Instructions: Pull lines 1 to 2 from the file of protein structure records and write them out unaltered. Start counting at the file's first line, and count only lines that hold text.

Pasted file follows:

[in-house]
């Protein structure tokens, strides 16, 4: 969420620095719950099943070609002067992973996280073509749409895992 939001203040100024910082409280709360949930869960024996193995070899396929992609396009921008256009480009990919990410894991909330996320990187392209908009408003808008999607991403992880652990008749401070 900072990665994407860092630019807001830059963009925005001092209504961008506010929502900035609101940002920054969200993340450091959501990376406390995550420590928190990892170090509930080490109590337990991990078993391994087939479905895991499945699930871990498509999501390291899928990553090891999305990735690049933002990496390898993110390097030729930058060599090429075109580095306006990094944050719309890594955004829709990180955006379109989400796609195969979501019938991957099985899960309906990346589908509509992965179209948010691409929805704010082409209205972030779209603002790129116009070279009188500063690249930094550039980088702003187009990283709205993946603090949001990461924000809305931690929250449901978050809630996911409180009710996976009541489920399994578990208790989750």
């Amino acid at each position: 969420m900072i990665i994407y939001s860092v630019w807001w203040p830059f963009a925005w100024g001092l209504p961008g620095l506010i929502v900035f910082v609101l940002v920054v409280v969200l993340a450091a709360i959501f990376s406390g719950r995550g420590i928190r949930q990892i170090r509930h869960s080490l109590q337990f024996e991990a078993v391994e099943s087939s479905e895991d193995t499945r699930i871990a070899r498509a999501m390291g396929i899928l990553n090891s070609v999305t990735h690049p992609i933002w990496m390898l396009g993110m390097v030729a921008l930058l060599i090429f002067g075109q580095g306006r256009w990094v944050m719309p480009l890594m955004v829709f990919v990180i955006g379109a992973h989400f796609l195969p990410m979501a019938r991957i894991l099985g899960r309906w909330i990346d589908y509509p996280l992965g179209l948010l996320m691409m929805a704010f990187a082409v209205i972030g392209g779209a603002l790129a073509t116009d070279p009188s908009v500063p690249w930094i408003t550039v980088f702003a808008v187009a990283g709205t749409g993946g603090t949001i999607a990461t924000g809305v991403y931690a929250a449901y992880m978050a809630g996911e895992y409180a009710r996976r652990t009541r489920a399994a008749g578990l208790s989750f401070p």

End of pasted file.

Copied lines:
[in-house]
């Protein structure tokens, strides 16, 4: 969420620095719950099943070609002067992973996280073509749409895992 939001203040100024910082409280709360949930869960024996193995070899396929992609396009921008256009480009990919990410894991909330996320990187392209908009408003808008999607991403992880652990008749401070 900072990665994407860092630019807001830059963009925005001092209504961008506010929502900035609101940002920054969200993340450091959501990376406390995550420590928190990892170090509930080490109590337990991990078993391994087939479905895991499945699930871990498509999501390291899928990553090891999305990735690049933002990496390898993110390097030729930058060599090429075109580095306006990094944050719309890594955004829709990180955006379109989400796609195969979501019938991957099985899960309906990346589908509509992965179209948010691409929805704010082409209205972030779209603002790129116009070279009188500063690249930094550039980088702003187009990283709205993946603090949001990461924000809305931690929250449901978050809630996911409180009710996976009541489920399994578990208790989750």